DOE designates National Interest Electric Transmission Corridors

DOE designates National Interest Electric Transmission Corridors Local representatives are fuming over the federal Department of Energy’s designation Tuesday of two National Interest Electric Transmission Corridors.

That is one step that New York Regional Interconnection needed to build its 200-mile high-voltage power line from Oneida County to Orange County.

The designations allow the Federal Energy Regulatory Commission to permit private corporations to use federal eminent domain powers to seize private property from to develop power lines.

Congressman Maurice Hinchey said lawmakers will seek to amend the energy policy to remove the authority to establish those corridors.

The FERC should also be changed to prevent the agency from giving private companies to ability to seize private property through eminent domain, he said.

Hinchey said the DOE’s decision proves to him that a public comment period held earlier this year “was nothing more than a public relations stunt to give the perception that the public was included in the agency’s decision.”

Congressman John Hall, who also opposes the line, said it, “flies in the face of common sense and is a huge mistake.”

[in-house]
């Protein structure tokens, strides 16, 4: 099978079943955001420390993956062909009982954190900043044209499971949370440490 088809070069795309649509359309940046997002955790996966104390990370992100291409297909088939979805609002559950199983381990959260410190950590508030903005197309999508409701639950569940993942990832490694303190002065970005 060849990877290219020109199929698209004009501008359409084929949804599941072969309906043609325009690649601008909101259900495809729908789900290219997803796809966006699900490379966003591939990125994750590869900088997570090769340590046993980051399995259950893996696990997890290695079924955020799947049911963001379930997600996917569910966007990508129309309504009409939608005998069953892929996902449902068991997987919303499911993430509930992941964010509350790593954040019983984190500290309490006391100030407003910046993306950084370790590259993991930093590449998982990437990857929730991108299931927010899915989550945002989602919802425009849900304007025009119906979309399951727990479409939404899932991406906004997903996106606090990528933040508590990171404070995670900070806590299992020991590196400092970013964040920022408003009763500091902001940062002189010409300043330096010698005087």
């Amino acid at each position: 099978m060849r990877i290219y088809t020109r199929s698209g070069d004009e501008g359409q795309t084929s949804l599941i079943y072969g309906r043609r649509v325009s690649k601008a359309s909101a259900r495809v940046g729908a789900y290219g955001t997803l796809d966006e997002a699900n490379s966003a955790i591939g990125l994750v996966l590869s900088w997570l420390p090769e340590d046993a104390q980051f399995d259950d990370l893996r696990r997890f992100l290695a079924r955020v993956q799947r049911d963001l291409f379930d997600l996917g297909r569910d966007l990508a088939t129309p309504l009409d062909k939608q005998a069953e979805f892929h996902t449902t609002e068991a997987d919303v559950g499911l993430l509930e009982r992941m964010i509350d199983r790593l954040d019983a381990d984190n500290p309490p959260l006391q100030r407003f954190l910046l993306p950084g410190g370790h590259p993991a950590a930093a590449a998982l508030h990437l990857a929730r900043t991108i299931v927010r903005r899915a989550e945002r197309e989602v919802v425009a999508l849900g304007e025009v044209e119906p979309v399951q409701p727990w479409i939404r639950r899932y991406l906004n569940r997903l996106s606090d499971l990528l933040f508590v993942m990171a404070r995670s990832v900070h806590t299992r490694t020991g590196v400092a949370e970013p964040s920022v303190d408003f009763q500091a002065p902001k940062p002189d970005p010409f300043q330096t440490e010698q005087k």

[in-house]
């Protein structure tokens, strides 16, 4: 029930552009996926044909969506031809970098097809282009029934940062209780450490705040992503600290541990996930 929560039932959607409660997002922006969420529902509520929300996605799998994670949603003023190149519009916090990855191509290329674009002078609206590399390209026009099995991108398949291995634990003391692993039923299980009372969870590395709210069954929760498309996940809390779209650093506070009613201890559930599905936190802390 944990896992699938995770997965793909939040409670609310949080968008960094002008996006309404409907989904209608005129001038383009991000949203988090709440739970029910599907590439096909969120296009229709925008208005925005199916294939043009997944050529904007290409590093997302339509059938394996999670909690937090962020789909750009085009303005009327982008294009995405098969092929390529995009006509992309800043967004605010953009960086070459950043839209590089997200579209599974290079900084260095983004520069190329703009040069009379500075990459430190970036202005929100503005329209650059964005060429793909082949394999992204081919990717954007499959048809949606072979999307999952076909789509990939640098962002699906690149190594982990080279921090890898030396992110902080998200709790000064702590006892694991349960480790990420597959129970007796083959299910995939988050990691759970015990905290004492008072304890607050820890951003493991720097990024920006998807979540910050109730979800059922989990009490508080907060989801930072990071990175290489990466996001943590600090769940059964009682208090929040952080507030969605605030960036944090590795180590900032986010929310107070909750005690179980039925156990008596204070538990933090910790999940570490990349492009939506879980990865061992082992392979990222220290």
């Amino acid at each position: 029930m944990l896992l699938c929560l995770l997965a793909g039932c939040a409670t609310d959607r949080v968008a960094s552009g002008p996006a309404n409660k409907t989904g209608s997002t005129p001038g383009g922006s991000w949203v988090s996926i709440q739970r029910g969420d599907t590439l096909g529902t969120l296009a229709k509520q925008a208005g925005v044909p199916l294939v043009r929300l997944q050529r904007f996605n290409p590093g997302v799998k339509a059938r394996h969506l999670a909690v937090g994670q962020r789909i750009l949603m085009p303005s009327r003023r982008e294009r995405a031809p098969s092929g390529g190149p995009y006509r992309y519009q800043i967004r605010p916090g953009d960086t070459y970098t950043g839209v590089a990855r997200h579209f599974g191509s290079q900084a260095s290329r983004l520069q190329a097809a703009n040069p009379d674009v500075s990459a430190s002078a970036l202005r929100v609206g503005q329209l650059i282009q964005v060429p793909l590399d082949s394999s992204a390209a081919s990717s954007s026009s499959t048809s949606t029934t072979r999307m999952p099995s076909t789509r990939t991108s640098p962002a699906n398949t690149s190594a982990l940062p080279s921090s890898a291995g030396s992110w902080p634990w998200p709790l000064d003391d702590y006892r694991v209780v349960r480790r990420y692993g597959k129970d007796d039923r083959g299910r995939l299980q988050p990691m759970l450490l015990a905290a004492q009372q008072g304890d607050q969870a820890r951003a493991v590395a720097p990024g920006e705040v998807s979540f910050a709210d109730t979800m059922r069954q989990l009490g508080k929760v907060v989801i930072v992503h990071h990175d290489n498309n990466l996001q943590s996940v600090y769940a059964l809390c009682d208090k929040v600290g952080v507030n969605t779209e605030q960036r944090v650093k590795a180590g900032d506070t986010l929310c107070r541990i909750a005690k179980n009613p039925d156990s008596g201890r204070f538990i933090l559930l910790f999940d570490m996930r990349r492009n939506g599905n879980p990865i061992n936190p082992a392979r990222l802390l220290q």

Lawmakers will apply for a re-hearing and seek to stop the designation in the courts, he said.

Hall said he is “shocked” that the federal government would move ahead with the plan to give eminent domain authority to a private company, “without acknowledging the serious objections from the communities that the New York Regional Interconnect would run through, the environmental impacts of the corridor, of the rights of local property owners.”

Both lawmakers said they are committed to keep up the fight to prevent construction of the NYRI line.

State Assemblywoman Annie Rabbitt, meanwhile, said the approval will allow NYRI to construct high-voltage power lines “right through our quiet communities destroying both commercial and residential property.

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